MPI für Dynamik komplexer technischer Systeme / Physical and Chemical Process Engineering |
|Hydrogen Production from methane steam reforming in a periodically operated reactor for low-temperature fuel cell|
|Authors:||Galvita, V.; Sundmacher, K.|
|Date of Publication (YYYY-MM-DD):||2005|
|Title of Proceedings:||Clean Air 2005 : 8th International Conference on Energy for a clean Environment|
|Name of Conference/Meeting:||Clean Air 2005 : 8th International Conference on Energy for a Clean Environment|
|Place of Conference/Meeting:||Lisbon, Portugal|
|(Start) Date of Conference/Meeting|
|End Date of Conference/Meeting |
|Abstract / Description:||Fuel cell technology has experienced rapid development in recent year for both stationary and vehicle applications. PEM fuel cells hold a considerable potential for replacing conventional internal combustion energy in the transportation sector. This type of fuel cell is operated with hydrogen coming from various sources. Currently, steam reforming, partial oxidation and auto-thermal reforming of hydrocarbons are the major routes for hydrogen generation, but all these methods produce a large amount of CO as byproduct with hydrogen.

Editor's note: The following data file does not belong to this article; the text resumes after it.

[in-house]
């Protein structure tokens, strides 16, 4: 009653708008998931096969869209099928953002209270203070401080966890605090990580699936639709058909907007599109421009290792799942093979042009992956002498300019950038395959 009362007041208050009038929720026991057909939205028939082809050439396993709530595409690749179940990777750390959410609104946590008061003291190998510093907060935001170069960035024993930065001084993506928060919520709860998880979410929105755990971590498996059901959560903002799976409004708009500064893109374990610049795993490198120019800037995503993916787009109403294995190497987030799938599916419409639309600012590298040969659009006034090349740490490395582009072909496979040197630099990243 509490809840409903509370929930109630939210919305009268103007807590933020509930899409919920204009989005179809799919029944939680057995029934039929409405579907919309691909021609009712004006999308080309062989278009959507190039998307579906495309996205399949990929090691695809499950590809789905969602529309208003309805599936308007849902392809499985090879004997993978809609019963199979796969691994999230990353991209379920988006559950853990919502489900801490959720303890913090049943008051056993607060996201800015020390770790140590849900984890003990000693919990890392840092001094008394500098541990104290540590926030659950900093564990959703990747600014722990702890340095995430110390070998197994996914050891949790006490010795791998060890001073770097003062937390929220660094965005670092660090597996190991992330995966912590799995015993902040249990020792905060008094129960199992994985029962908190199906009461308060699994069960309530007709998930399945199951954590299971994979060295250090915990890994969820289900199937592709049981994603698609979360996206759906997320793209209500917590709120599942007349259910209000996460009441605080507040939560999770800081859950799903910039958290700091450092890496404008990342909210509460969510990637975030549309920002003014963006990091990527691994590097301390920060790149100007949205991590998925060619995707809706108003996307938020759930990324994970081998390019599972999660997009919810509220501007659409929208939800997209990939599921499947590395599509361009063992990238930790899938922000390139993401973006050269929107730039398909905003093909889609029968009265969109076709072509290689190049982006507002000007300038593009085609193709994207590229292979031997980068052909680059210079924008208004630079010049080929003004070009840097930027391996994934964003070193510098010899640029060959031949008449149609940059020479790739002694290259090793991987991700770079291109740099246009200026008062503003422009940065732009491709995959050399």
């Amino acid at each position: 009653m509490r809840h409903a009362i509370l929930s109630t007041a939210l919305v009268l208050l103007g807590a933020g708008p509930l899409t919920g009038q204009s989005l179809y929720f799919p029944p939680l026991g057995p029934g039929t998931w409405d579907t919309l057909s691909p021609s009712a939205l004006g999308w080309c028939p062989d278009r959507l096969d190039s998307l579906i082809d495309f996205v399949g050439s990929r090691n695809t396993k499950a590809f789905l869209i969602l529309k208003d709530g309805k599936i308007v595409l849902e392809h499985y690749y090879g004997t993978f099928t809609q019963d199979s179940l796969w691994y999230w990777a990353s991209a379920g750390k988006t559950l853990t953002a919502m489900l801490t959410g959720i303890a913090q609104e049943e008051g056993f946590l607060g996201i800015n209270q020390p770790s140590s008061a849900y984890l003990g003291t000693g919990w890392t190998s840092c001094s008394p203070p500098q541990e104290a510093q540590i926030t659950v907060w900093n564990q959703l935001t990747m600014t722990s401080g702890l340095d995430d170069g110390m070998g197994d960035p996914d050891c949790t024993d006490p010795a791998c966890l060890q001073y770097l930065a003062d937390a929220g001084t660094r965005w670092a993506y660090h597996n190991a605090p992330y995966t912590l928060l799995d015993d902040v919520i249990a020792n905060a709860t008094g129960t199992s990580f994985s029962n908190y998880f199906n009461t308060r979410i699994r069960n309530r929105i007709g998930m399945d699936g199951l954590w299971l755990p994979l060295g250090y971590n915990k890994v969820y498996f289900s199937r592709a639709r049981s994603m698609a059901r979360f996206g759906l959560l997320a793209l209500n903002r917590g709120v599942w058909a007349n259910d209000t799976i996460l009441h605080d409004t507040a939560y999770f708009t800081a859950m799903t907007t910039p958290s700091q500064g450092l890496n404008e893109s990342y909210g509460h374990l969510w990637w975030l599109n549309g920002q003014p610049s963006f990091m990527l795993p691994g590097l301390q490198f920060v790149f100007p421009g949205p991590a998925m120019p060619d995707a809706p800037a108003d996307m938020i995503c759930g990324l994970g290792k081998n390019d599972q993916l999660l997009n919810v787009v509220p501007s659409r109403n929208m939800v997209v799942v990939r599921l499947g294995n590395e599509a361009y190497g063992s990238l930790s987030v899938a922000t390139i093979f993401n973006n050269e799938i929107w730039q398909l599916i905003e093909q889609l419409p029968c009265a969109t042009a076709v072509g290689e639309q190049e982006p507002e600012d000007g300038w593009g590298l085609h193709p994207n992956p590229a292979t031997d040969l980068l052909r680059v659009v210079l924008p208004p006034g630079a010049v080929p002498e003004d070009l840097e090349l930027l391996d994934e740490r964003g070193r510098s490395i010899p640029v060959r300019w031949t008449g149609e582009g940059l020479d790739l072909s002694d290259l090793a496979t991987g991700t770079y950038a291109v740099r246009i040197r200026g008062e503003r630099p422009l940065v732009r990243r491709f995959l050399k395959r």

As a novel alternative to those conventional technologies, methane steam reforming base on the iron redox cycle is a process which was designed to convert hydrocarbons to hydrogen with a quality that fulfills the requirements for all fuel cells types. This two-step process is operating in one single reactor without any additional post-processing of the gas as water gas shift and/or preferential oxidation. The technology is based on the cyclic reduction and oxidation of iron oxides. During the first step, the methane reduces the iron oxide to iron. On the second step steam is used as oxidant for production hydrogen. The produced gas consists of steam and CO-free hydrogen that could be supplied directly to PEMFC.
|External Publication Status:||published|
|Communicated by:||Kai Sundmacher|
|Affiliations:||MPI für Dynamik komplexer technischer Systeme/Physical and Chemical Process Engineering|